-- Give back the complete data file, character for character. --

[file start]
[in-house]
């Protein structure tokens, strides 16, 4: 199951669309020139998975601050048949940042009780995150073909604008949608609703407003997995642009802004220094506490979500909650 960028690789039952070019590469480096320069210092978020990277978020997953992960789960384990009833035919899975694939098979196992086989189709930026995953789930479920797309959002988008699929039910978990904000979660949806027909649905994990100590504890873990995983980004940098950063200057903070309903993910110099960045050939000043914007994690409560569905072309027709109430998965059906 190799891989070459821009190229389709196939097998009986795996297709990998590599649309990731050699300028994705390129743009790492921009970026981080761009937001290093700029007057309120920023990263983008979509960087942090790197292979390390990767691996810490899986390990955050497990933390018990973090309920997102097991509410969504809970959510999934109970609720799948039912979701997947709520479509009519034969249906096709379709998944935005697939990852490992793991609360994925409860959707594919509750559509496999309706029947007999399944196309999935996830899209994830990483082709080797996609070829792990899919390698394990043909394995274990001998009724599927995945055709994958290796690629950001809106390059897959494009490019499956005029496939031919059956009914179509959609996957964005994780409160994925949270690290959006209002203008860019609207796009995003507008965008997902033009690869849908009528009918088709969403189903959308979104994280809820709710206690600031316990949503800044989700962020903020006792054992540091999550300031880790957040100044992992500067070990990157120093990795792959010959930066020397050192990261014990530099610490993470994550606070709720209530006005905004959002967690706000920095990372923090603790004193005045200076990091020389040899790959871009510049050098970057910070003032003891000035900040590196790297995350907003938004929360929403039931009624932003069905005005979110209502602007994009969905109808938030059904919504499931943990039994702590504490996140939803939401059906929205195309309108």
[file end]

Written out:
[in-house]
């Protein structure tokens, strides 16, 4: 199951669309020139998975601050048949940042009780995150073909604008949608609703407003997995642009802004220094506490979500909650 960028690789039952070019590469480096320069210092978020990277978020997953992960789960384990009833035919899975694939098979196992086989189709930026995953789930479920797309959002988008699929039910978990904000979660949806027909649905994990100590504890873990995983980004940098950063200057903070309903993910110099960045050939000043914007994690409560569905072309027709109430998965059906 190799891989070459821009190229389709196939097998009986795996297709990998590599649309990731050699300028994705390129743009790492921009970026981080761009937001290093700029007057309120920023990263983008979509960087942090790197292979390390990767691996810490899986390990955050497990933390018990973090309920997102097991509410969504809970959510999934109970609720799948039912979701997947709520479509009519034969249906096709379709998944935005697939990852490992793991609360994925409860959707594919509750559509496999309706029947007999399944196309999935996830899209994830990483082709080797996609070829792990899919390698394990043909394995274990001998009724599927995945055709994958290796690629950001809106390059897959494009490019499956005029496939031919059956009914179509959609996957964005994780409160994925949270690290959006209002203008860019609207796009995003507008965008997902033009690869849908009528009918088709969403189903959308979104994280809820709710206690600031316990949503800044989700962020903020006792054992540091999550300031880790957040100044992992500067070990990157120093990795792959010959930066020397050192990261014990530099610490993470994550606070709720209530006005905004959002967690706000920095990372923090603790004193005045200076990091020389040899790959871009510049050098970057910070003032003891000035900040590196790297995350907003938004929360929403039931009624932003069905005005979110209502602007994009969905109808938030059904919504499931943990039994702590504490996140939803939401059906929205195309309108």